Penelope Maddy, Toby Meadows
2020 Bulletin of Symbolic Logic  
This paper reconstructs Steel's multiverse project in his 'Gödel's program' (Steel [2014]), first by comparing it to those of Hamkins [2012] and Woodin [2011], then by detailed analysis what's presented in Steel's brief text. In particular, we reconstruct his notion of a 'natural' theory, describe his multiverse axioms and his translation function, and assess the resulting status of the Continuum Hypothesis. In the end, we reconceptualize the defect that Steel thinks CH might suffer from and
more » ... late what it would take to remove it while working within his framework. As our goal is to present as coherent and compelling a philosophical and mathematical story as we can, we allow ourselves to augment Steel's story in places (e.g., in the treatment of Amalgamation) and to depart from it in others (e.g., the removal of 'meaning' from the account). The relevant mathematics is laid out in the appendices. The stubborn recalcitrance of some independent set-theoretic statements, most prominently the Continuum Hypothesis (CH), and the proliferation of powerful techniques for generating new models have led some observers to champion a stark revision in our understanding of the set-theoretic project: the goal isn't to 5 develop a theory, as complete as possible, describing a single universe of sets; rather, the target is an array of universes, a multiverse. Several such theories have been proposed, and the general idea is now prevalent enough to have made its way into the prose of at least one textbook (Weaver [2014] ). To take the example of CH, most such theories posit an array of universes with CH true in some 10 and false in others, which is taken to show that it has no determinate truth value, that efforts to settle it definitively, one way or the other, are misguided. Against this backdrop, John Steel's approach is particularly intriguing: he offers his multiverse theory instead as a means toward assessing CH, of exploring whether or 1 This is a "preproof" accepted article for The Bulletin of Symbolic Logic. This version may be subject to change during the production process.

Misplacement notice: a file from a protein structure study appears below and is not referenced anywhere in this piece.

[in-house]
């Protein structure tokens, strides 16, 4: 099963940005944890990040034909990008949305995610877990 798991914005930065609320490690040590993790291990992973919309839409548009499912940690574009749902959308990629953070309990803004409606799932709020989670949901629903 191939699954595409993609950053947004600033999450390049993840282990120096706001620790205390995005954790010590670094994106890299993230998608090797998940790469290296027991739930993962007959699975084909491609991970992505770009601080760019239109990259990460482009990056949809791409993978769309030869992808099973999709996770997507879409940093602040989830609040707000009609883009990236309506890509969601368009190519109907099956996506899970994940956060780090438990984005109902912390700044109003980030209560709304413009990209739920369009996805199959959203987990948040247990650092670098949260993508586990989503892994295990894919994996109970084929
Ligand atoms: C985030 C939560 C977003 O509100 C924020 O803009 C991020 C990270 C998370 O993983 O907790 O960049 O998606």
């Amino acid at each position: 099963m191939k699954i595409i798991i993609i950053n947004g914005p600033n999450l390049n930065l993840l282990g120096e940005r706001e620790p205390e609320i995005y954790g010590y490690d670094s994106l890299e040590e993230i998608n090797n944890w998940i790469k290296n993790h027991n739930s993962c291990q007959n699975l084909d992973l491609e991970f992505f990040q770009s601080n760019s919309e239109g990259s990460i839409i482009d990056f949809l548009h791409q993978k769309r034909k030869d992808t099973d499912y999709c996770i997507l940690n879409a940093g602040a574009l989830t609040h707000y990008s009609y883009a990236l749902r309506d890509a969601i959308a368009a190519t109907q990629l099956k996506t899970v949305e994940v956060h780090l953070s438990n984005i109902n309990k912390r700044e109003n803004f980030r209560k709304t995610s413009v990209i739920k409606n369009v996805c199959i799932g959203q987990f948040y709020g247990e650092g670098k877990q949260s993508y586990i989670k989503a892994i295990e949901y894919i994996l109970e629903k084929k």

doi:10.1017/bsl.2020.5 fatcat:qeovhbt65ba4bcleuucjjb45cm